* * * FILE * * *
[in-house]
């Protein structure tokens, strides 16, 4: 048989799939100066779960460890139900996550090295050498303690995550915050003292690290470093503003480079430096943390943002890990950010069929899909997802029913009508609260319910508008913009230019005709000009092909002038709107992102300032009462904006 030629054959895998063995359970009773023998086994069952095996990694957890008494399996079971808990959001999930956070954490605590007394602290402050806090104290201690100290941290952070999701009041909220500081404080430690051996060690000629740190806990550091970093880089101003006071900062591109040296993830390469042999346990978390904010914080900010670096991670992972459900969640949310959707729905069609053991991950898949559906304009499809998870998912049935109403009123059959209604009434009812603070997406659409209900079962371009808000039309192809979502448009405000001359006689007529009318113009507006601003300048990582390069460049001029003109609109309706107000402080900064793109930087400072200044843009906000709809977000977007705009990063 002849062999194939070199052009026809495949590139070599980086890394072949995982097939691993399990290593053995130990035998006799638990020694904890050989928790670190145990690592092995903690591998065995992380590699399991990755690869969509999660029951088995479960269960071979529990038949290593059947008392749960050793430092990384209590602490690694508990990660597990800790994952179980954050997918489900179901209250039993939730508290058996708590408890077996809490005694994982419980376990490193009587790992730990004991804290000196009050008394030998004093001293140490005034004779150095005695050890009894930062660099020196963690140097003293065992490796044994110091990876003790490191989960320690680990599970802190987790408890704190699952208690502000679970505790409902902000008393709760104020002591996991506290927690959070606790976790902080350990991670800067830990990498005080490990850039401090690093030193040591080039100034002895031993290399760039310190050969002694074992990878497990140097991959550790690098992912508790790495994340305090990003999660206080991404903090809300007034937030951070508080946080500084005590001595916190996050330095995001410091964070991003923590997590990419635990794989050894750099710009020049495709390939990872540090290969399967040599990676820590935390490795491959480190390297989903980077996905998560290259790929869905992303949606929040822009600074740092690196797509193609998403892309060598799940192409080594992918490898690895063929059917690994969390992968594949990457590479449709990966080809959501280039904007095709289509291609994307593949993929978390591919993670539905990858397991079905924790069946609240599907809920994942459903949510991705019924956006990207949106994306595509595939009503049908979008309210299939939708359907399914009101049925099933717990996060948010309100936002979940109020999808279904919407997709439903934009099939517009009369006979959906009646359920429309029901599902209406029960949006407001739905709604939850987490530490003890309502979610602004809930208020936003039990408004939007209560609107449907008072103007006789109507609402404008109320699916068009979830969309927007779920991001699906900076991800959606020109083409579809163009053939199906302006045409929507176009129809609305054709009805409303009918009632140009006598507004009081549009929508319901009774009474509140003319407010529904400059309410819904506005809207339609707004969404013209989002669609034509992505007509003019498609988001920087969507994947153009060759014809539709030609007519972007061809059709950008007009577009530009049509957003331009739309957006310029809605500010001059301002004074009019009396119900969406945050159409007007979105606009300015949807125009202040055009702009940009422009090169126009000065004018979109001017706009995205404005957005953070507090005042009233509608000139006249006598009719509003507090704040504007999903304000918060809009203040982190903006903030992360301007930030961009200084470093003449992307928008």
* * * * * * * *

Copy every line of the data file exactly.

[in-house]
């Protein structure tokens, strides 16, 4: 048989799939100066779960460890139900996550090295050498303690995550915050003292690290470093503003480079430096943390943002890990950010069929899909997802029913009508609260319910508008913009230019005709000009092909002038709107992102300032009462904006 030629054959895998063995359970009773023998086994069952095996990694957890008494399996079971808990959001999930956070954490605590007394602290402050806090104290201690100290941290952070999701009041909220500081404080430690051996060690000629740190806990550091970093880089101003006071900062591109040296993830390469042999346990978390904010914080900010670096991670992972459900969640949310959707729905069609053991991950898949559906304009499809998870998912049935109403009123059959209604009434009812603070997406659409209900079962371009808000039309192809979502448009405000001359006689007529009318113009507006601003300048990582390069460049001029003109609109309706107000402080900064793109930087400072200044843009906000709809977000977007705009990063 002849062999194939070199052009026809495949590139070599980086890394072949995982097939691993399990290593053995130990035998006799638990020694904890050989928790670190145990690592092995903690591998065995992380590699399991990755690869969509999660029951088995479960269960071979529990038949290593059947008392749960050793430092990384209590602490690694508990990660597990800790994952179980954050997918489900179901209250039993939730508290058996708590408890077996809490005694994982419980376990490193009587790992730990004991804290000196009050008394030998004093001293140490005034004779150095005695050890009894930062660099020196963690140097003293065992490796044994110091990876003790490191989960320690680990599970802190987790408890704190699952208690502000679970505790409902902000008393709760104020002591996991506290927690959070606790976790902080350990991670800067830990990498005080490990850039401090690093030193040591080039100034002895031993290399760039310190050969002694074992990878497990140097991959550790690098992912508790790495994340305090990003999660206080991404903090809300007034937030951070508080946080500084005590001595916190996050330095995001410091964070991003923590997590990419635990794989050894750099710009020049495709390939990872540090290969399967040599990676820590935390490795491959480190390297989903980077996905998560290259790929869905992303949606929040822009600074740092690196797509193609998403892309060598799940192409080594992918490898690895063929059917690994969390992968594949990457590479449709990966080809959501280039904007095709289509291609994307593949993929978390591919993670539905990858397991079905924790069946609240599907809920994942459903949510991705019924956006990207949106994306595509595939009503049908979008309210299939939708359907399914009101049925099933717990996060948010309100936002979940109020999808279904919407997709439903934009099939517009009369006979959906009646359920429309029901599902209406029960949006407001739905709604939850987490530490003890309502979610602004809930208020936003039990408004939007209560609107449907008072103007006789109507609402404008109320699916068009979830969309927007779920991001699906900076991800959606020109083409579809163009053939199906302006045409929507176009129809609305054709009805409303009918009632140009006598507004009081549009929508319901009774009474509140003319407010529904400059309410819904506005809207339609707004969404013209989002669609034509992505007509003019498609988001920087969507994947153009060759014809539709030609007519972007061809059709950008007009577009530009049509957003331009739309957006310029809605500010001059301002004074009019009396119900969406945050159409007007979105606009300015949807125009202040055009702009940009422009090169126009000065004018979109001017706009995205404005957005953070507090005042009233509608000139006249006598009719509003507090704040504007999903304000918060809009203040982190903006903030992360301007930030961009200084470093003449992307928008």